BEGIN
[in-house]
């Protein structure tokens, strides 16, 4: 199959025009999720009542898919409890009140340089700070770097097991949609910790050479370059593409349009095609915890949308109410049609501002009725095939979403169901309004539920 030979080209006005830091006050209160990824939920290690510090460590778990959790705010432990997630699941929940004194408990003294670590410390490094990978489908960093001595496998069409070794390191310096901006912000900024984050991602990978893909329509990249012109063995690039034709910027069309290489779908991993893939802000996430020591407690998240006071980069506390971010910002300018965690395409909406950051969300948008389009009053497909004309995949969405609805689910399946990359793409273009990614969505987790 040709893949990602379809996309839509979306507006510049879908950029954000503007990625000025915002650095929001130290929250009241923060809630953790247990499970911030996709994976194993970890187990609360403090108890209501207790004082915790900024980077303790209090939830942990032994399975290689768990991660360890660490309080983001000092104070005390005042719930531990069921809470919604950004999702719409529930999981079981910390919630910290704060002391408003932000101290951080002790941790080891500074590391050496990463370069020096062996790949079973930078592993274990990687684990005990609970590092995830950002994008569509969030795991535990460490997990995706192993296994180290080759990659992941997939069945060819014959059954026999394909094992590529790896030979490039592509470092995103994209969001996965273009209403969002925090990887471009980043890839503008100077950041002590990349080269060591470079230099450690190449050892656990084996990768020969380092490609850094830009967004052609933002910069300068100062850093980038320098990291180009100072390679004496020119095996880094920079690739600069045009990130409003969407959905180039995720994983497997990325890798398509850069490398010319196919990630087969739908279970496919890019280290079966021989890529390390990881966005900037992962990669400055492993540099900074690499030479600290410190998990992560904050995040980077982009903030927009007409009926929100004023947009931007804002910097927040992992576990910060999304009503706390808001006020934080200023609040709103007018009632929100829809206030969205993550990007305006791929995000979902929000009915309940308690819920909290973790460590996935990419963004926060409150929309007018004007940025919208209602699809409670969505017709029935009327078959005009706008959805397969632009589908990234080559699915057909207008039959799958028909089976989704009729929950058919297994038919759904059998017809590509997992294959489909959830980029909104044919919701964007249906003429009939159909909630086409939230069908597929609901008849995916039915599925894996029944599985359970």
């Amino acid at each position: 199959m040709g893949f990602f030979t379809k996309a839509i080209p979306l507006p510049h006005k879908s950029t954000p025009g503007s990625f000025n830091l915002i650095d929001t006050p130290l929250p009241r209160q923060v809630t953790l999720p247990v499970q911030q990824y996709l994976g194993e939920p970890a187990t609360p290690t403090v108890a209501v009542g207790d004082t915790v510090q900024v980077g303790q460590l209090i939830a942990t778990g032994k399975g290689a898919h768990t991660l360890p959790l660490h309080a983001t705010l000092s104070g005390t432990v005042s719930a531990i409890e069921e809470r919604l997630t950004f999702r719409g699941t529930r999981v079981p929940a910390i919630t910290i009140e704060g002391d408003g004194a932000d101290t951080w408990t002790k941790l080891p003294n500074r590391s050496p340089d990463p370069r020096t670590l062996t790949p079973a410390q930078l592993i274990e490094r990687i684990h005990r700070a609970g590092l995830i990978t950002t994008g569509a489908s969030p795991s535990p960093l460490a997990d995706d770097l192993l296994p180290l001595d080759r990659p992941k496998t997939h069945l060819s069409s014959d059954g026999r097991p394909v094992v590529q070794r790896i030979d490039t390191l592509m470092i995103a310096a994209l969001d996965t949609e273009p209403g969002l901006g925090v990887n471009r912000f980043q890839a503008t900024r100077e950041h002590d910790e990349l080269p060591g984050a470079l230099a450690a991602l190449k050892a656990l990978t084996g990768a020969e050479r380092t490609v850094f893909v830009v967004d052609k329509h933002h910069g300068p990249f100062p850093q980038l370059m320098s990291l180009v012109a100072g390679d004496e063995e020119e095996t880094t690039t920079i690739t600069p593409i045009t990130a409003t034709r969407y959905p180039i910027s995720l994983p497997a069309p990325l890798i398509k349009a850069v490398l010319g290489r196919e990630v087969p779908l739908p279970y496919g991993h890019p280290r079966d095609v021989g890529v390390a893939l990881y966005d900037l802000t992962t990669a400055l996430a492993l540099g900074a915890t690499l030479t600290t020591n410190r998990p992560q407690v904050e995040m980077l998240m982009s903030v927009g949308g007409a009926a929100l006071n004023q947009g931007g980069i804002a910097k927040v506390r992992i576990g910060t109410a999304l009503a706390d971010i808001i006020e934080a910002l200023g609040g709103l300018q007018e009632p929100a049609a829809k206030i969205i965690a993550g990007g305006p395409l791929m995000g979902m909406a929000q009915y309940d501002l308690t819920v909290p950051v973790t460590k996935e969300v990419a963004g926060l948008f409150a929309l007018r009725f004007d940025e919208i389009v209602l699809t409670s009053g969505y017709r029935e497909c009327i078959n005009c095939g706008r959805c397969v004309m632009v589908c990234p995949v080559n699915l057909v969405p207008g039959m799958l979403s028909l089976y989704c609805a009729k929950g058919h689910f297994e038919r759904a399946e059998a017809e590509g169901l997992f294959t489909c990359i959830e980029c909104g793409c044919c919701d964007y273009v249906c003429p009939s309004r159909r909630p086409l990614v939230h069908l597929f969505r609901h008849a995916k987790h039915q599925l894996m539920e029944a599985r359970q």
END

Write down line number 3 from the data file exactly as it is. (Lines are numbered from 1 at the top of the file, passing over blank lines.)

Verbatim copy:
């Amino acid at each position: 199959m040709g893949f990602f030979t379809k996309a839509i080209p979306l507006p510049h006005k879908s950029t954000p025009g503007s990625f000025n830091l915002i650095d929001t006050p130290l929250p009241r209160q923060v809630t953790l999720p247990v499970q911030q990824y996709l994976g194993e939920p970890a187990t609360p290690t403090v108890a209501v009542g207790d004082t915790v510090q900024v980077g303790q460590l209090i939830a942990t778990g032994k399975g290689a898919h768990t991660l360890p959790l660490h309080a983001t705010l000092s104070g005390t432990v005042s719930a531990i409890e069921e809470r919604l997630t950004f999702r719409g699941t529930r999981v079981p929940a910390i919630t910290i009140e704060g002391d408003g004194a932000d101290t951080w408990t002790k941790l080891p003294n500074r590391s050496p340089d990463p370069r020096t670590l062996t790949p079973a410390q930078l592993i274990e490094r990687i684990h005990r700070a609970g590092l995830i990978t950002t994008g569509a489908s969030p795991s535990p960093l460490a997990d995706d770097l192993l296994p180290l001595d080759r990659p992941k496998t997939h069945l060819s069409s014959d059954g026999r097991p394909v094992v590529q070794r790896i030979d490039t390191l592509m470092i995103a310096a994209l969001d996965t949609e273009p209403g969002l901006g925090v990887n471009r912000f980043q890839a503008t900024r100077e950041h002590d910790e990349l080269p060591g984050a470079l230099a450690a991602l190449k050892a656990l990978t084996g990768a020969e050479r380092t490609v850094f893909v830009v967004d052609k329509h933002h910069g300068p990249f100062p850093q980038l370059m320098s990291l180009v012109a100072g390679d004496e063995e020119e095996t880094t690039t920079i690739t600069p593409i045009t990130a409003t034709r969407y959905p180039i910027s995720l994983p497997a069309p990325l890798i398509k349009a850069v490398l010319g290489r196919e990630v087969p779908l739908p279970y496919g991993h890019p280290r079966d095609v021989g890529v390390a893939l990881y966005d900037l802000t992962t990669a400055l996430a492993l540099g900074a915890t690499l030479t600290t020591n410190r998990p992560q407690v904050e995040m980077l998240m982009s903030v927009g949308g007409a009926a929100l006071n004023q947009g931007g980069i804002a910097k927040v506390r992992i576990g910060t109410a999304l009503a706390d971010i808001i006020e934080a910002l200023g609040g709103l300018q007018e009632p929100a049609a829809k206030i969205i965690a993550g990007g305006p395409l791929m995000g979902m909406a929000q009915y309940d501002l308690t819920v909290p950051v973790t460590k996935e969300v990419a963004g926060l948008f409150a929309l007018r009725f004007d940025e919208i389009v209602l699809t409670s009053g969505y017709r029935e497909c009327i078959n005009c095939g706008r959805c397969v004309m632009v589908c990234p995949v080559n699915l057909v969405p207008g039959m799958l979403s028909l089976y989704c609805a009729k929950g058919h689910f297994e038919r759904a399946e059998a017809e590509g169901l997992f294959t489909c990359i959830e980029c909104g793409c044919c919701d964007y273009v249906c003429p009939s309004r159909r909630p086409l990614v939230h069908l597929f969505r609901h008849a995916k987790h039915q599925l894996m539920e029944a599985r359970q």